University of Calgary
UofC Navigation

300 Level Fall 2017


ENGLlSH 387: TOPIC IN LITERATURE AND SOCIETY


ENGL 387 Lec 01: "The Writing of Alice Munro"
Instructor: 
Schedule: 

Description:


ENGLISH 388: TOPICS IN READING POPULAR CULTURE


ENGL 388 Lec 01: "Supernatural Horror in Literature"
Instructor: Anthony Camara
Schedule: Tue/Thu 2:00-3:15

Description:

This class interrogates the relationship between horror literature and philosophy, taking seriously the notion that this often-maligned genre thinks with a high degree of conceptual sophistication about the nature of the cosmos, biological life, and human psychology. Works of horror fiction, we will see, do not simply espouse philosophical worldviews, but more importantly produce and explore philosophical problems. The overarching goal of this class is to cultivate an analytical and scholarly perspective towards this critically under-appreciated body of fiction. In doing so, we will address the following questions: what is it about the horrifying that fascinates us?  Why are we drawn to horror in movies, literature, and graphic novels?  Can horror make effective moral and ethical prescriptions?  Might such works change our attitudes towards others who are different from us, towards ecosystems, and towards the inhuman life forms that inhabit them? Or maybe horror has no such edifying intentions. Perhaps it reveals to us a frightening vision of a cosmos indifferent to, or even hostile towards, human life? The course tentatively features works by Edgar Allan Poe, Vernon Lee, H. P. Lovecraft, Shirley Jackson, Gemma Files, Stephen King, and Thomas Ligotti. The class also includes screenings of Robert Wise’s The Haunting and Drew Goddard’s The Cabin in the Woods.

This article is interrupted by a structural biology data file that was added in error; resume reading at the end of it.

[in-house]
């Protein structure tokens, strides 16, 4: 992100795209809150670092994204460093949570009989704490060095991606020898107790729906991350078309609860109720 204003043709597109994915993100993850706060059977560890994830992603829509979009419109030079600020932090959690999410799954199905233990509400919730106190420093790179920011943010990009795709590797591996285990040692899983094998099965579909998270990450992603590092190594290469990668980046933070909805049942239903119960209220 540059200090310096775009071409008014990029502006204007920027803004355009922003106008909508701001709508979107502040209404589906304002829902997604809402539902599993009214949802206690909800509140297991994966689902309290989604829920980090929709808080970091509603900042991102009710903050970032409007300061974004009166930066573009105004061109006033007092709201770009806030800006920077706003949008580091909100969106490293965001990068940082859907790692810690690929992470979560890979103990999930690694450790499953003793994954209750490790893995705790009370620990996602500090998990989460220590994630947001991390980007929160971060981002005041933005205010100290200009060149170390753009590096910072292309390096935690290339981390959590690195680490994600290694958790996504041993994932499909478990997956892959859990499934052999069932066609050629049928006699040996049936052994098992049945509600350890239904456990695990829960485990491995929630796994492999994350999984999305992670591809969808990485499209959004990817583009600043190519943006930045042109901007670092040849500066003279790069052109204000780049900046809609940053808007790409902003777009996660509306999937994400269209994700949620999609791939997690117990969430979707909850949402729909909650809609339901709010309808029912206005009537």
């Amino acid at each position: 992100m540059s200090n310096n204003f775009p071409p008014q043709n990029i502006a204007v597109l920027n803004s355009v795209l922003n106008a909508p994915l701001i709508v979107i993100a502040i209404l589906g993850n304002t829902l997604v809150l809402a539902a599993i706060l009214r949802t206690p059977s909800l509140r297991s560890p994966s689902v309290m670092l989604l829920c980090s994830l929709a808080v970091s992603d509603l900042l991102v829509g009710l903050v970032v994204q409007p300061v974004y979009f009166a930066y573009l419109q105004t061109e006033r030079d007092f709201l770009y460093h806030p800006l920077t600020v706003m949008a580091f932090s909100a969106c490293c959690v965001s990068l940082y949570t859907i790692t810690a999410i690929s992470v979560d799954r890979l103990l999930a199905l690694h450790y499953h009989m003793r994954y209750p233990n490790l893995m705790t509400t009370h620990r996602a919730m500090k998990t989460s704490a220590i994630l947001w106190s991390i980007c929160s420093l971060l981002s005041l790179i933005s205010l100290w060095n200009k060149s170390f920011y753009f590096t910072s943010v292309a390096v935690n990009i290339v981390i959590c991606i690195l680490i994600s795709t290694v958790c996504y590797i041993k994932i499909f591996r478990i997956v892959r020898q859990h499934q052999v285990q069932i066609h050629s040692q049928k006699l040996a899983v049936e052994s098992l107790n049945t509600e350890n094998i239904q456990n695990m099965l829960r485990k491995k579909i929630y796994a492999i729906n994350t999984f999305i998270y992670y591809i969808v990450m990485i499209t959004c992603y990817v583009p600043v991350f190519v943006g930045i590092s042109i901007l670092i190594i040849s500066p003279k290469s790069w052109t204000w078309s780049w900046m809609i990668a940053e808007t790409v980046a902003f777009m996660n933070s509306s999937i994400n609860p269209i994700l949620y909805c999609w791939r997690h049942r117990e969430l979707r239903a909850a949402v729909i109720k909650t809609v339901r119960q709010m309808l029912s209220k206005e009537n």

ENGLISH 395: SPECULATIVE FICTION II: FANTASY


ENGL 395 Lec 01: "Speculative Fiction: Fantasy" 
Instructor: Christian Olbey
Schedule: T/R 9:30

Description:

This course begins its exploration of fantasy fiction with J.R.R. Tolkien to establish an understanding of classic concepts and motifs that define early expressions of the genre. With this understanding in place we will attempt to understand how the genre evolves through the twentieth and now into the twenty-first century. What is a fantasy novel? What value is there, if any, in the reading of fantasy stories? What reasons might there be to explain the continued popularity of the genre of fantasy? What is the relationship between the fantasy story and escapism? Can fantasy stories, like other forms of literature, generate meaningful critical engagements with important aspects of society and human life, or do these stories gratify a desire to escape vexing questions and difficult issues attached to our social reality? What is the relationship between contemporary and classical expressions of fantasy literature? These are the types of questions that this class will consider and explore through our critical reading and discussions of these texts.